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The Original Languages.

87. For explaining the Scriptures, some knowledge of the original languages in which they were written, is absolutely necessary; as without it, whatever sense a person puts upon them, must be taken wholly on the authority of others.

88. To be reduced to this necessity, is shameful in the teachers of religion ; and, therefore, to neglect the ftudy of these languages, is also in them inexcusable.

89. Criticism presupposes the grammar of the particular languages ; and is employed in applying the principles there laid down, to their proper use.

go. The languages in which the Scriptures are written, are the Hebrew and the Greek; on them it therefore is, that Scripture criticism must be exercised.


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The Origin of the Hebrew Language, and of the


91. Some have ascribed the invention of language, wholly to the natural powers of men; ' others, wholly to a divine instruction." Most probably, the first language was formed by Adam and Eve for themselves, by the use of their own powers, but supernaturally afsisted. 3 * Diod. Sicul. 1. i. La&ant. de cultu. I. 10. Greg. Nyff. cont.

Eunom. or. 12. Simon, V. T. l. 1. c. 14, 15. · The Jews in general. Plato. Cratyl. Koran, c. 2. Bux.

torf de ling. Heb. orig. Blair on Rhetor. L. 6. Walton

Prol. 1. § 4.
3 Universal History, b. 1. c. 2. 5. 5.

92. From our supposing the primitive language to have been formed not without divine assistance, or even from its having been immediately of divine original, it cannot be concluded, that it must have possessed an uncommon degree of perfection; for still, the wisdom of God would adapt it to the necessities of mankind at that period, and to the use which their unimproved fa. culties could make of it; and consequently, it is natural to think that it was narrow and unpolished.

Univ. Hift, ib. Blair, ib.

93. Adam and his posterity continued to use the primititive language, only making some additions to it, as their occasions from time to time required. On account of the longevity of men, and their not being very numerous, nor widely scattered, that language probably remained with little variation, till the deluge ; and the same language would, of course, be spoken by the family of Noah, for some space of time.

Univ. Hift. ib. Simon, ib. Waltoa, Prol. 1. $ 6.

94. This uniformity of language was broken by the dispersion of mankind at Babel ; and when, in consequence of that event, the different tribes were formed into distinct nations, they would naturally run into different dialects, which would, in course of time, become more and more different from one another. Gen. xi. 6, &c. Cleric. in loc. Simon, V. T. l. 1. C. 14.

Scaliger, Exercit. in Cardan. II. Cafaubon, Diatrib. de ling. Heb. M. Casaubon de 4 ling. Wotton concerning the Confusion of Languages. Brett’s Elay on the same. Buxt. de ling. Heb. confufione. Walton, ib. $ 6, 7.

95. Some have thought that the primitive language is wholly loft; others, that it still exists, and that the Hebrew is that language. The truth seems to be, that in one sense it is loft, all the languages now known differing from it in many respects ; but in another sense it still exists, to wit, in the several dialects derived from it, all which retain something of it.

Greg. Nys. ib. Simon, ib. c. 14. Grot. in Gen. xi. 1.

06. Of these dialects, that may most properly be reckoned the primitive language, which has deviated least from it: And, though claims have been urged in favour of many languages, particularly, of all the Oriental tongues, this character is shewn, by many playsia ble arguments, to belong to the Hebrew, in preference to all others. Theodoret. qu. 51. in Geo. Pocock. Pref. in Tograi. Buxt.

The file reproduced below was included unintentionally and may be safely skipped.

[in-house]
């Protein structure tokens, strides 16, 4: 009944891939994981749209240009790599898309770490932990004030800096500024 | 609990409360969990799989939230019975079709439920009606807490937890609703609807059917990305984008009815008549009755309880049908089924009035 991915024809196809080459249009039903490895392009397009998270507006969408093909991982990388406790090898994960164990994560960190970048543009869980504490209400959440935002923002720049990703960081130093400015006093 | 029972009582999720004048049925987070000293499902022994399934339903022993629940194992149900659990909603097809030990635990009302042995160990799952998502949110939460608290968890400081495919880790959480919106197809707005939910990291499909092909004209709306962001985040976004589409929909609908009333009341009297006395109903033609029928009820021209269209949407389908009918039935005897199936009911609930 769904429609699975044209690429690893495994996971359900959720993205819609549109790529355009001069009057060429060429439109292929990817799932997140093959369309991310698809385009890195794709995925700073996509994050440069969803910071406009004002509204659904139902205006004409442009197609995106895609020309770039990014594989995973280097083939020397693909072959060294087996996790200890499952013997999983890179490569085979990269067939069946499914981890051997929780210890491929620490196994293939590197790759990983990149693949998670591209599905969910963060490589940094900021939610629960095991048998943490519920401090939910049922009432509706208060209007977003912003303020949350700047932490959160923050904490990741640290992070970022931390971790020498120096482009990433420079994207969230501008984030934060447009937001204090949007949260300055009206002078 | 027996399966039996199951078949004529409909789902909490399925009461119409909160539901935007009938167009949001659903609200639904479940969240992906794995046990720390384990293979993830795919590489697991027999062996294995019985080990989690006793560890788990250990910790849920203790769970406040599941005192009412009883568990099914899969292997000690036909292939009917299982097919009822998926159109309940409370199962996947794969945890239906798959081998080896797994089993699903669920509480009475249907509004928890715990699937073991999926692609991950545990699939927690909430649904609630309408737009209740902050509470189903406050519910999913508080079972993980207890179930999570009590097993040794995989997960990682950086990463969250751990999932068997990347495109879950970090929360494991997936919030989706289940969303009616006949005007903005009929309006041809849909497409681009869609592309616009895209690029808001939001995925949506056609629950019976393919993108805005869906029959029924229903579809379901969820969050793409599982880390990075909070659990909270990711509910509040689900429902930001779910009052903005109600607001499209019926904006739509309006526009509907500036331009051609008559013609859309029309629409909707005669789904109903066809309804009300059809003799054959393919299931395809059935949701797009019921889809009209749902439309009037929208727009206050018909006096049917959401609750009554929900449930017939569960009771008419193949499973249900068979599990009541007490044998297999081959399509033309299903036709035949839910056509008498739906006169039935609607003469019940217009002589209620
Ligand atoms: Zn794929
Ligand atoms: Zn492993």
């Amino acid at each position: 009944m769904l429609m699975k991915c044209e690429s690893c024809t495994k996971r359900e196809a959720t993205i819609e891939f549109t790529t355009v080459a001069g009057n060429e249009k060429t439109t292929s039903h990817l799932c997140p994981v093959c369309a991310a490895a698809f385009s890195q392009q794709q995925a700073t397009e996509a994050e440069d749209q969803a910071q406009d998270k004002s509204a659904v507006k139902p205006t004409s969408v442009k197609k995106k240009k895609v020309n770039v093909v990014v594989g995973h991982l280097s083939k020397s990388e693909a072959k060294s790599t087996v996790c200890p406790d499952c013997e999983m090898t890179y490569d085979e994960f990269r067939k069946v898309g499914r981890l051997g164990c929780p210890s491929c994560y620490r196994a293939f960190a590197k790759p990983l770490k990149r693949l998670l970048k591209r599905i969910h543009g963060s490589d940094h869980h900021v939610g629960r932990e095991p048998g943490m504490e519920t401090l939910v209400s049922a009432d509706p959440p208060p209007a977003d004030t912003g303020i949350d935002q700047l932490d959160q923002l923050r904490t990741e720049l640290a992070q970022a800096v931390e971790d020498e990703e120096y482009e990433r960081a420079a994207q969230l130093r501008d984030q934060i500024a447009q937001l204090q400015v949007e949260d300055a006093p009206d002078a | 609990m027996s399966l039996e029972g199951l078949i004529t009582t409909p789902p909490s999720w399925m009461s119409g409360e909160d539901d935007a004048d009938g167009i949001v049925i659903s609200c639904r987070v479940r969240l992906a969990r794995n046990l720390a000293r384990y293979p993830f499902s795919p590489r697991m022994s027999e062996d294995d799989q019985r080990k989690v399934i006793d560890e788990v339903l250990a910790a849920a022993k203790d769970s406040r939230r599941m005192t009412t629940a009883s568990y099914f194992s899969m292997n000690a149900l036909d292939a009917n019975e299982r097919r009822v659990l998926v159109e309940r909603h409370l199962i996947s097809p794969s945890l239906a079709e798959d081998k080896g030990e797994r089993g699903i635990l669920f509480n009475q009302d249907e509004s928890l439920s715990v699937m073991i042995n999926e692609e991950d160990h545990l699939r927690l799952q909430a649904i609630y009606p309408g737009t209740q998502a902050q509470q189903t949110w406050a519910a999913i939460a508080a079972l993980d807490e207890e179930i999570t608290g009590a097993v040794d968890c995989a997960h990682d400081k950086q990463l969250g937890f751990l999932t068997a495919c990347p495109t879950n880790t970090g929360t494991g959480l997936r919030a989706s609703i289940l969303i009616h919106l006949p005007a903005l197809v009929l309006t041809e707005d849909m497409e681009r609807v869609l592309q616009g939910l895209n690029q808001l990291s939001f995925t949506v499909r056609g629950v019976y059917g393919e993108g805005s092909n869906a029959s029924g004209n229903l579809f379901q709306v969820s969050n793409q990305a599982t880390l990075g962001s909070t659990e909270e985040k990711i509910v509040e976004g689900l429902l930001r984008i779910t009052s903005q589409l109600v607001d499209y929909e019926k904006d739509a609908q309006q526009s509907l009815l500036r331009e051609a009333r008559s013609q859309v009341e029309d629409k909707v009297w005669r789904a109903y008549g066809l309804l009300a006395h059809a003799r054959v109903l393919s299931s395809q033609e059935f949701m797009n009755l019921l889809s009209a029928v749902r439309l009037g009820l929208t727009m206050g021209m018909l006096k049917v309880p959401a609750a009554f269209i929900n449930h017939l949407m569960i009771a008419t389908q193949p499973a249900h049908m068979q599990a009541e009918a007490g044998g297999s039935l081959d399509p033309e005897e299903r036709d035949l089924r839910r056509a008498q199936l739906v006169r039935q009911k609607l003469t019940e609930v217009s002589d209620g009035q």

ib. Chrysoit. hom. 30. in Gen. xi. Auguft. de Civ. Dei, 1. 17. C. 11. Hieron. Comment. in Sophon. Origen, hom. 11. in Num. Selden de Synedr. l. 2. c. 9. Bochart, Phaleg. l. 1. c. 15. Simon, V.T. 1.1. c. 14, 15. Schultens, Orat. de ling. Arab. Walton, Prol. 3. $ 1-22.

97. The Hebrew language was not confined to the Ifraelites alone, nor even to the descendants of Abraham or of Shem; but was the fame with that of the Phenicians and Canaanites, who were of the posterity of Ham.

Simon, ib.

98. The Greek language was ultimately derived from the same source, having taken its rise from some of the Oriental dialects used by the colonies which peopled Greece ; but, by reason of the situation of those that used it, their progress, in arts and sciences, and their care in refining and improving it, it underwent so great alterations as to become, in time, a very dissimi- , lar language. Squire's Inquiry into the Origin of the Greek Language.

Ogerii Græca et Latina Ling. Hebraizantes. . Monboddo's
Origin of Lang. p. 1. b. 3. c. 11, 12. & p. 2. diff. 1.



Of Written Language, particularly the Hebrew and

the Greek.

99. Men could not fail soon to become desirous of expressing their thoughts by visible marks, as well as by sounds.

100. The first method which they fell upon for this purpofe, was, probably, the fixing upon marks to denote particular things; and these would be, in the beginning, a rude picture of the thing; but would, afterwards, be simplified for the fake of expedition. Of marks in this stage, the Chinese characters appear to be an instance. Warburton, Div. Leg. Blair on Rhetor. L. 7: Walton, Prol.

2. Ø 13, 20, 21.

101. By most nations, these marks of things were laid aside, as soon as they had invented or learned a more commodious method of writing, namely by an alphabet ; but, the Egyptians retained it along with this other method, and improved it to a great degree of refinement in their hieroglyphical writing, which they appropriated to particular purposes, especially those in respect of which they studied.secrecy.

Warburton, ib. Blair, ib. Walton, ib. $ 17, 18, 19.

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